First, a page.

CURRICULUM COMPACTING A STRATEGY FOR “RESPONSIVE TEACHING” Material drawn from It’s About Time by Alane J. Starko, copyright 1986 Reproduced with permission from Creative Learning Press, Inc., P.O. Box 320, Mansfield Center, CT 06250
Curriculum Compacting Outcomes : By the end of the training participants will have: 1) considered student behaviors that might suggest a need for compacting. 2) clarified curriculum compacting as a strategy for differentiation. 3) recognized the difference between basic skills compacting and content compacting . 4) discussed the role of assessment as related to compacting. 5) shared some planning and management tools for compacting.
Differentiating in Mixed-Ability Classrooms
“ Teaching should respond to what we know about the learner(s).”
Student Behaviors Which May Suggest That Compacting is Necessary
Consistently finishes tasks early
Work is usually well done and correct
Seems to have some advanced familiarity with the
Expresses interest in pursuing alternate or advanced
Consistent high performance or motivation
Creates own puzzles, games, or other diversions in class
Rapid Robin “ THE DREADED EARLY FINISHER”
Never Finished Freddie “ It takes him an hour-and-a-half to watch Sixty Minutes.”
Curriculum Compacting CURRICULUM 1) What’s important? 2) What can be skipped or eliminated? 3) What do students already know or are able to do? 4) What will they grasp easily? 5) What can be accomplished quickly?
It’s About Time ---
Finding time for
students to pursue
A teaching strategy that “buys time” for acceleration and/or enrichment. The goal is to modify or “streamline” curriculum to allow students to move at a quicker pace and then have time to pursue an alternate topic or go into greater depth in an area of study.
“ This is Boring!” These words do not bring happiness to the hearts of teachers. One way to respond to this statement is to ask the students to be more specific in describing their boredom. Ask students to differentiate between “Boring A” situations and “ Boring B” situations. Boring A Situations “I already know that; could you give me an opportunity to show you?” Boring B Situations “At the present time I do not know enough about the topic to be interested in it.”
Two Kinds of Curriculum Compacting Basic Skills Compacting Spelling, Math Computation, Language Arts Basic Skills Pretesting is easily used to document proficiency. Content Compacting Social Studies, Science, Literature, Math Applications, and Problem-Solving Students may already know some material or may be able to read advanced material or master objectives more quickly .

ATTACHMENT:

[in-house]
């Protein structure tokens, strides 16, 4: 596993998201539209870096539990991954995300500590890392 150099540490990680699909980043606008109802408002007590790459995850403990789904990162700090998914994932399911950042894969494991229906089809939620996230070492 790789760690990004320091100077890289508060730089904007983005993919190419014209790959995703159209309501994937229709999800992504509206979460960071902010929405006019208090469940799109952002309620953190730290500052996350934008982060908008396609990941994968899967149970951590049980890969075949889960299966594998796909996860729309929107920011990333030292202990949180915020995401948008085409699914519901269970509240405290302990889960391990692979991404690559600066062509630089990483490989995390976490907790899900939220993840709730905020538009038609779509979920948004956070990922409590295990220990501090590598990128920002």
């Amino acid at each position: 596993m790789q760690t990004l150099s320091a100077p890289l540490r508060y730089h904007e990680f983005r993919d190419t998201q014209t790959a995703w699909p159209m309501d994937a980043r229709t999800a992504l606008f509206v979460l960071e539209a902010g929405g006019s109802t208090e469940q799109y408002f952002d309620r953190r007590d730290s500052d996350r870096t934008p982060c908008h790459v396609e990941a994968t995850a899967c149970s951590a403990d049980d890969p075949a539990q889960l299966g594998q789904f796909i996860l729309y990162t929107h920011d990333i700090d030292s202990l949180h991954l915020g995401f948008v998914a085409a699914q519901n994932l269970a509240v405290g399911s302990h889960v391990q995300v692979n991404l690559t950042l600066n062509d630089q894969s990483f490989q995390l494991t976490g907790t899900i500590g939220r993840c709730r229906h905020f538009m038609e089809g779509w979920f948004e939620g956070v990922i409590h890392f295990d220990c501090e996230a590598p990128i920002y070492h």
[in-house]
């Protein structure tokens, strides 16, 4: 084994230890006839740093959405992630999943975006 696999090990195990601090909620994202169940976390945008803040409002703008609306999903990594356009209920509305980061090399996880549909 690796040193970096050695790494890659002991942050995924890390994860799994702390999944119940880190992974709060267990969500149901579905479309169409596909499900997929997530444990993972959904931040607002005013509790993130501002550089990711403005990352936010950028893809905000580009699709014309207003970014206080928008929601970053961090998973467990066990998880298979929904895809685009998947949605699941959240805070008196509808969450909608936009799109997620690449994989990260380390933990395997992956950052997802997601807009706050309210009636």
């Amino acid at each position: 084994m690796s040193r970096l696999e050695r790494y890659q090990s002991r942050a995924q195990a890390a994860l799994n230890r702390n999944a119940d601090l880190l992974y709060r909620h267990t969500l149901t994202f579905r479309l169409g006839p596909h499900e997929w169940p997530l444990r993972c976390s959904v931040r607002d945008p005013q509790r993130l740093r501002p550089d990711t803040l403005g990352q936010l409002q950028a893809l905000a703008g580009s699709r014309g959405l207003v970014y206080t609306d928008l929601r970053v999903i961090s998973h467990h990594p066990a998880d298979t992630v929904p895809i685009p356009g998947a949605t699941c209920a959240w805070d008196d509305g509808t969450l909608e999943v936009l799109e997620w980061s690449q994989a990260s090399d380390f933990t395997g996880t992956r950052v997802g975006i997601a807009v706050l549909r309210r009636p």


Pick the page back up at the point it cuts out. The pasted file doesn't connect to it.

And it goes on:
MOST DIFFICULT FIRST 1. The teacher previews the student task and selects the most difficult examples. 2. The examples are marked (*) and students are given the opportunity to do these items first as a means of demonstrating mastery or understanding . 3. If students are able to demonstrate mastery, then they are free to select alternate activities for that period of time.
GOALS OF COMPACTING
Create a challenging learning environment
Guarantee proficiency in basic curriculum
Buy time for enrichment and acceleration
Areas of Strength Documenting Mastery Alternate Activities Student’s Name : ________________________________
Areas of Strength Documenting Mastery Alternate Activities Student’s Name : Annette _______________________________ Math ---Decimal Fractions Score of 85 percent or higher on the pretest Will work with class on days they learn concepts she has not mastered Will work on alternate math enrichment activities on other days
Areas of Strength Documenting Mastery Alternate Activities Student’s Name : Jose, Joanne, Sam, and Linda______________ Social Studies --- Colonial Living Unit High Interest Strong Readers---- Will read and pick up concepts quickly Students will read chapters 5 & 6 in text at own pace Do chapter exercises 3, 7, & 9 Take unit test when ready Students will select a topic of interest from a list of alternate activities related to an aspect of colonial living for an independent study
Areas of Strength Documenting Mastery Alternate Activities Student’s Name : ____William____________________________ Map Skills Achieved an “A” on the pretest Will read to gather research for his book about castles Will write book about castles INSTEAD of doing map activities
Phases of Curriculum Compacting Phase I - Establishing the goals and outcomes of the unit or segment of instruction Phase II - Identifying students who may be candidates for compacting Phase III - Identifying areas to be considered for compacting Phase IV - Establish procedures for compacting the basic material Phase V - Provide options for enrichment or acceleration
Progress through the education program at rates faster or at ages younger than conventional; providing instruction at a level and pace appropriate to a child’s achievement and readiness regardless of grade level. Acceleration may include but is not limited to: (1) Advanced Placement in a Subject (2) Curriculum Compacting (3) Telescoping Curriculum
Giving students the opportunity to learn in greater depth and breadth. Enrichment may include but is not limited to: (1) Complexity of Content (2) Creative and Original Products (3) Self-selected Topics
Curriculum Areas to be Considered for Compacting Procedures for Compacting Basic Material Enrichment and/or Acceleration Activities